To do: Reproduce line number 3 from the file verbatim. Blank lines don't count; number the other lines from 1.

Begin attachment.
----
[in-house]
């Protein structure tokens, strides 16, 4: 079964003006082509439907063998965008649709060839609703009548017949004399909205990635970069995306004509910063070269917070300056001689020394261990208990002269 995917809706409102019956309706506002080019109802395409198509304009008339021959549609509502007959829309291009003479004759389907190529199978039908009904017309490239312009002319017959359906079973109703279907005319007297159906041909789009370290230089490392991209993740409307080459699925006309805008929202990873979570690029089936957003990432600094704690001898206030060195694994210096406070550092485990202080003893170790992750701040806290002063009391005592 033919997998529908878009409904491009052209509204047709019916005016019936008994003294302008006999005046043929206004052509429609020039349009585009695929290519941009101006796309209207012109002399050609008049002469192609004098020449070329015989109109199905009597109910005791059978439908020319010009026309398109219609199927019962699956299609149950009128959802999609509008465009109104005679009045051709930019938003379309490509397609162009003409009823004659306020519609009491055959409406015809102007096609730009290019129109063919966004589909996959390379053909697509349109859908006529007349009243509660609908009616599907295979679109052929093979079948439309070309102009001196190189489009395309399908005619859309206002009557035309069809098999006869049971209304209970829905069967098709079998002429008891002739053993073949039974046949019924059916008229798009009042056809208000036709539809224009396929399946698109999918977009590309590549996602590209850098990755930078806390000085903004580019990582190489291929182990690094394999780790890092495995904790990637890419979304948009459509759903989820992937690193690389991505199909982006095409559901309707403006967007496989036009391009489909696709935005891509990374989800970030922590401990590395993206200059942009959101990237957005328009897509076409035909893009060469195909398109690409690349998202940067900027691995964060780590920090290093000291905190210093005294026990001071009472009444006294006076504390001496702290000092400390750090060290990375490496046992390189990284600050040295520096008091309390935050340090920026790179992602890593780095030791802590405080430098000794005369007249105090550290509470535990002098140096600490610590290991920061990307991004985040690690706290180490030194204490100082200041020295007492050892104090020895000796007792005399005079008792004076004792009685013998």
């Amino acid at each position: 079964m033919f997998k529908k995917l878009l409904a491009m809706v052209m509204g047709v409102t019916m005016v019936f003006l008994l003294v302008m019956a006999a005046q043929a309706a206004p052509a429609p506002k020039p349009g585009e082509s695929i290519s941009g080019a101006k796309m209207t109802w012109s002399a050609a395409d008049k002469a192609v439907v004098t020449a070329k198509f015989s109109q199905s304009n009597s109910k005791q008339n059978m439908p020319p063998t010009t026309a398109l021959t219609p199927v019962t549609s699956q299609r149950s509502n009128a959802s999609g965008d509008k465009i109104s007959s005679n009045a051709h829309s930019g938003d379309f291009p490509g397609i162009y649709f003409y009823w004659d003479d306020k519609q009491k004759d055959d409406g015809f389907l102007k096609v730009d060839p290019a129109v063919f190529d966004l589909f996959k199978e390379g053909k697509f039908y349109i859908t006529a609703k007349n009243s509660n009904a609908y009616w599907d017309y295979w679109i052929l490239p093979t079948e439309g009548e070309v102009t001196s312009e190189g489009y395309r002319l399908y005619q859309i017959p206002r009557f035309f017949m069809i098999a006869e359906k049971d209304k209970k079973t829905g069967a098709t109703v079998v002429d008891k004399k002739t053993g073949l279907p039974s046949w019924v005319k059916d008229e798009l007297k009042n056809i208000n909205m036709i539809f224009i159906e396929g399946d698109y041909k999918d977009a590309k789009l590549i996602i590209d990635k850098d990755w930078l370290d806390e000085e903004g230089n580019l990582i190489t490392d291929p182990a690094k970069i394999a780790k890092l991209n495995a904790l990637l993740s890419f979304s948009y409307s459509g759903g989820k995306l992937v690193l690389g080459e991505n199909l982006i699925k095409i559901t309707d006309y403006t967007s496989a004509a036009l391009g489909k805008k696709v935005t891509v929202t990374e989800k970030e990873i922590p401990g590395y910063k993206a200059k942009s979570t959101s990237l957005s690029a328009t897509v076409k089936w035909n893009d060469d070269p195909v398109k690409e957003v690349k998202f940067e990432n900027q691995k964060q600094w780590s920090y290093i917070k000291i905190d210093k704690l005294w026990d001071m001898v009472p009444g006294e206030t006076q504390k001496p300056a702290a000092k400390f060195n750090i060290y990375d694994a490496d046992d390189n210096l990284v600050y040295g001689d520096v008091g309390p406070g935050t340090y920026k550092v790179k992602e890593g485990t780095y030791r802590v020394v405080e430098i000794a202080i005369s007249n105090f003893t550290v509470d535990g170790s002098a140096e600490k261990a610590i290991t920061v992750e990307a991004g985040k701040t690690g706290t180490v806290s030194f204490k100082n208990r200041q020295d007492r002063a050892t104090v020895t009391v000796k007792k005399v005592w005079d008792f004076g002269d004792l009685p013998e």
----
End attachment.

């Amino acid at each position: 079964m033919f997998k529908k995917l878009l409904a491009m809706v052209m509204g047709v409102t019916m005016v019936f003006l008994l003294v302008m019956a006999a005046q043929a309706a206004p052509a429609p506002k020039p349009g585009e082509s695929i290519s941009g080019a101006k796309m209207t109802w012109s002399a050609a395409d008049k002469a192609v439907v004098t020449a070329k198509f015989s109109q199905s304009n009597s109910k005791q008339n059978m439908p020319p063998t010009t026309a398109l021959t219609p199927v019962t549609s699956q299609r149950s509502n009128a959802s999609g965008d509008k465009i109104s007959s005679n009045a051709h829309s930019g938003d379309f291009p490509g397609i162009y649709f003409y009823w004659d003479d306020k519609q009491k004759d055959d409406g015809f389907l102007k096609v730009d060839p290019a129109v063919f190529d966004l589909f996959k199978e390379g053909k697509f039908y349109i859908t006529a609703k007349n009243s509660n009904a609908y009616w599907d017309y295979w679109i052929l490239p093979t079948e439309g009548e070309v102009t001196s312009e190189g489009y395309r002319l399908y005619q859309i017959p206002r009557f035309f017949m069809i098999a006869e359906k049971d209304k209970k079973t829905g069967a098709t109703v079998v002429d008891k004399k002739t053993g073949l279907p039974s046949w019924v005319k059916d008229e798009l007297k009042n056809i208000n909205m036709i539809f224009i159906e396929g399946d698109y041909k999918d977009a590309k789009l590549i996602i590209d990635k850098d990755w930078l370290d806390e000085e903004g230089n580019l990582i190489t490392d291929p182990a690094k970069i394999a780790k890092l991209n495995a904790l990637l993740s890419f979304s948009y409307s459509g759903g989820k995306l992937v690193l690389g080459e991505n199909l982006i699925k095409i559901t309707d006309y403006t967007s496989a004509a036009l391009g489909k805008k696709v935005t891509v929202t990374e989800k970030e990873i922590p401990g590395y910063k993206a200059k942009s979570t959101s990237l957005s690029a328009t897509v076409k089936w035909n893009d060469d070269p195909v398109k690409e957003v690349k998202f940067e990432n900027q691995k964060q600094w780590s920090y290093i917070k000291i905190d210093k704690l005294w026990d001071m001898v009472p009444g006294e206030t006076q504390k001496p300056a702290a000092k400390f060195n750090i060290y990375d694994a490496d046992d390189n210096l990284v600050y040295g001689d520096v008091g309390p406070g935050t340090y920026k550092v790179k992602e890593g485990t780095y030791r802590v020394v405080e430098i000794a202080i005369s007249n105090f003893t550290v509470d535990g170790s002098a140096e600490k261990a610590i290991t920061v992750e990307a991004g985040k701040t690690g706290t180490v806290s030194f204490k100082n208990r200041q020295d007492r002063a050892t104090v020895t009391v000796k007792k005399v005592w005079d008792f004076g002269d004792l009685p013998e």